Shred paper copies and delete any e-mail. If you need to store data
on your computer electronically, remove SSNs and any other PNPI from
the electronic file. For more information, see Responsible
Computing: A Manual for Staff.
- What should I do if I have a class roster with SSNs?
As of August 2005, class rosters no longer have student SSNs. If
you are required to retain copies of old grade rosters, make
certain that they are stored in a locked location. When you
dispose of the old rosters, shred the paper copies and delete
any e-mail containing the students' SSNs. If you need to retain
grade information from past semesters on your computer, remove the SSNs
from the data file(s). In addition, because grade
information is also PNPI protected by FERPA, you should encrypt any files you retain or move them to a
- I use computerized test scoring. Do students have to write their
SSNs in the "Student ID Number" section?
No. On the brown student response form used with the Test Scoring
program, the "Student ID Number" section should not be used
for SSNs. You can post or track grades by assigning students a substitute
number known only to you and the student. Students can use that number
in the "Student ID Number" section.
If you are looking for a unique identifier to track students in your
class, we suggest having the students enter their UDelNet ID in the
Last Name space and the first 7 characters of their last name in the
First Name space.
If students mistakenly fill in their SSNs in the "Student ID
Number" section, you will need to shred the brown response sheets.
Also, if you do generate a grade file and plan to download it to your
PC, remember to delete the SSN column.
For updated information on using the "Student ID Number"
field in a Test Scoring job, please see the Test Scoring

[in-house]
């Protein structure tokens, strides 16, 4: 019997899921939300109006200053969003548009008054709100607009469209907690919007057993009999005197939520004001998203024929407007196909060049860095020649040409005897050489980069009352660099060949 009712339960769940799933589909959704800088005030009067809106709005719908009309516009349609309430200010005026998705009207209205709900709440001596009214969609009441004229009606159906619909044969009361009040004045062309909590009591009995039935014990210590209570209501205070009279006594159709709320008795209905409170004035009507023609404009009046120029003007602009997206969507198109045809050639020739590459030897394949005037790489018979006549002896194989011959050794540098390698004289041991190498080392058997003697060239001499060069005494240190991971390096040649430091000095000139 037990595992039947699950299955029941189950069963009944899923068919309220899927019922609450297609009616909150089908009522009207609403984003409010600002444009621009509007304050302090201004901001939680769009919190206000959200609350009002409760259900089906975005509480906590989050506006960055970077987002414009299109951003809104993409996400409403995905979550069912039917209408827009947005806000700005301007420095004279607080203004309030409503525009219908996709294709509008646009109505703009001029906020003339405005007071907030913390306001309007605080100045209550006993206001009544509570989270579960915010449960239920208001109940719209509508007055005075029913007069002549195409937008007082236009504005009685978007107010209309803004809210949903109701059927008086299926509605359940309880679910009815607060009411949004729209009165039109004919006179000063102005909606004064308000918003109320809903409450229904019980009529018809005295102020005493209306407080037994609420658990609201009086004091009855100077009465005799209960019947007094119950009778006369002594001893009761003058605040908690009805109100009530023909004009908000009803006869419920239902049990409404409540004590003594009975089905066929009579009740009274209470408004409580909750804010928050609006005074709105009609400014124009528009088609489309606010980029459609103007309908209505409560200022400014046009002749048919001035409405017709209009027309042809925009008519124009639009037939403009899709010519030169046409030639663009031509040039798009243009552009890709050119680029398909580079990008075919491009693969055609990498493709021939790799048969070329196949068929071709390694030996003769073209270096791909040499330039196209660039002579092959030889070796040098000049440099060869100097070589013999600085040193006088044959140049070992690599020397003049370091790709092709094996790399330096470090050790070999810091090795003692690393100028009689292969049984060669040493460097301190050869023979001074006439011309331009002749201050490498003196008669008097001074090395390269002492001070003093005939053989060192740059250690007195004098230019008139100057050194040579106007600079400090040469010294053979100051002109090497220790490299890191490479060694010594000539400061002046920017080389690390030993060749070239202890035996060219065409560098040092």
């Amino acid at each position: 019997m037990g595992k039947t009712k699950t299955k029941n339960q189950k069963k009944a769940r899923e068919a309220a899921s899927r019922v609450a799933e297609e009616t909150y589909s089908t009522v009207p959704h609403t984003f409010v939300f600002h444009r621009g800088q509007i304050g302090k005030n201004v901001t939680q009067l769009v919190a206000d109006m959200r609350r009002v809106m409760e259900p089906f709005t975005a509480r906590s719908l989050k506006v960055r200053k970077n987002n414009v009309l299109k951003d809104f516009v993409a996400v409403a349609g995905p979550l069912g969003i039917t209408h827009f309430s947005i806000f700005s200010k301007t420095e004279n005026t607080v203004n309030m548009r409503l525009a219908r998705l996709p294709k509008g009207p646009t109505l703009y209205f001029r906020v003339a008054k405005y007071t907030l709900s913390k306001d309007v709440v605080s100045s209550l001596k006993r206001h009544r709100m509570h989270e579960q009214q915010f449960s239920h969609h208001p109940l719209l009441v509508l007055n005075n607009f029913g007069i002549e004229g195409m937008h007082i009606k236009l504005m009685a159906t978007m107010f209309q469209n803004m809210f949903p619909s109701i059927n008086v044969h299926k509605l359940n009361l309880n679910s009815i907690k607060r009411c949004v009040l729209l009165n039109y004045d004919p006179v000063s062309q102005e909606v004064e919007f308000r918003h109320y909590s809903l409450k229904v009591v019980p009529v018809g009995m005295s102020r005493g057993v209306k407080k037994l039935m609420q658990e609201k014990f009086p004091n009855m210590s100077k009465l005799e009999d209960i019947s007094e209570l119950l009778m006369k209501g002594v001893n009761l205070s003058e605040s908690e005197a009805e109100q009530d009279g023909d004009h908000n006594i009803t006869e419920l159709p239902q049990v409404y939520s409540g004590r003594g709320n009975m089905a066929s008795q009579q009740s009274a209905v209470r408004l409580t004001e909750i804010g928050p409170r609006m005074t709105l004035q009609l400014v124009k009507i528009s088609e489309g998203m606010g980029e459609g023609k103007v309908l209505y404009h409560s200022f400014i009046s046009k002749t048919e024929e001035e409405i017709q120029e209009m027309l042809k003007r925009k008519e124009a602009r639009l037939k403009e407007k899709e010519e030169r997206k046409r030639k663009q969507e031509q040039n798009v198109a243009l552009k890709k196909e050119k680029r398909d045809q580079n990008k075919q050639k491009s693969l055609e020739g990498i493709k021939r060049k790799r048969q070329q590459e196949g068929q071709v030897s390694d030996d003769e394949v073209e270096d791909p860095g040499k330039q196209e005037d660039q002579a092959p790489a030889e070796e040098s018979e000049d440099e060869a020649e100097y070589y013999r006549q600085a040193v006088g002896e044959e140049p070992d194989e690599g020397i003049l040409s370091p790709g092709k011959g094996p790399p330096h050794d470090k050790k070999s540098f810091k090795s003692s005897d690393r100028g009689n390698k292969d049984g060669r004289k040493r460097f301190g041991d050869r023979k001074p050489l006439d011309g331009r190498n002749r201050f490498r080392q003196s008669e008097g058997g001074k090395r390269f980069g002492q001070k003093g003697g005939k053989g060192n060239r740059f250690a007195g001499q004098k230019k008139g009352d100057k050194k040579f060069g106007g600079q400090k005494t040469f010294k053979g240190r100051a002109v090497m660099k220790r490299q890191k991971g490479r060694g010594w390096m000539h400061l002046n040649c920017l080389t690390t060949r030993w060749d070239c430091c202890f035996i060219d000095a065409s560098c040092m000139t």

Ensure PNPI Security When Working from Home or Outside the University
- How can I encrypt traffic from my e-mail or other electronic transmissions
from home or while traveling?
You should use the University's Virtual Private Network (VPN)
service. Doing so will encrypt all traffic between the University's VPN
appliance and your computer. If you use an outside ISP or a wireless
connection at home, using the VPN system will prevent others on
the network from seeing your traffic. Caution: Once your traffic goes beyond
the VPN appliance (i.e., to another server on the network), it will
no longer be encrypted.
- Can I use MVS to access PNPI at home or while traveling?
If you need to use MVS, you should use the new VPN system provided
by the University.
- Is it safe or all right to allow other individuals in my home or while
I am traveling to use my University-owned computer?
You should not allow non-UD individuals to use your University equipment.
Have Computer Equipment Audited
Can someone come to our department and review our computers for security?
Yes, you can contact the Help Center at 831-6000 to request that someone visit
your office. They will review your computer and talk with you about additional
measures that will help you protect your systems.
What can I do to ensure the protection of my computer?
- You have the University's antivirus software (McAfee) installed.
- You are up-to-date on the latest patches for your operating system.
- You are up-to-date on patches for software on your computer.
- You have protected the account with which you log into your computer
with a password that cannot easily be guessed.
Visit the Help Center's security
pages for more information.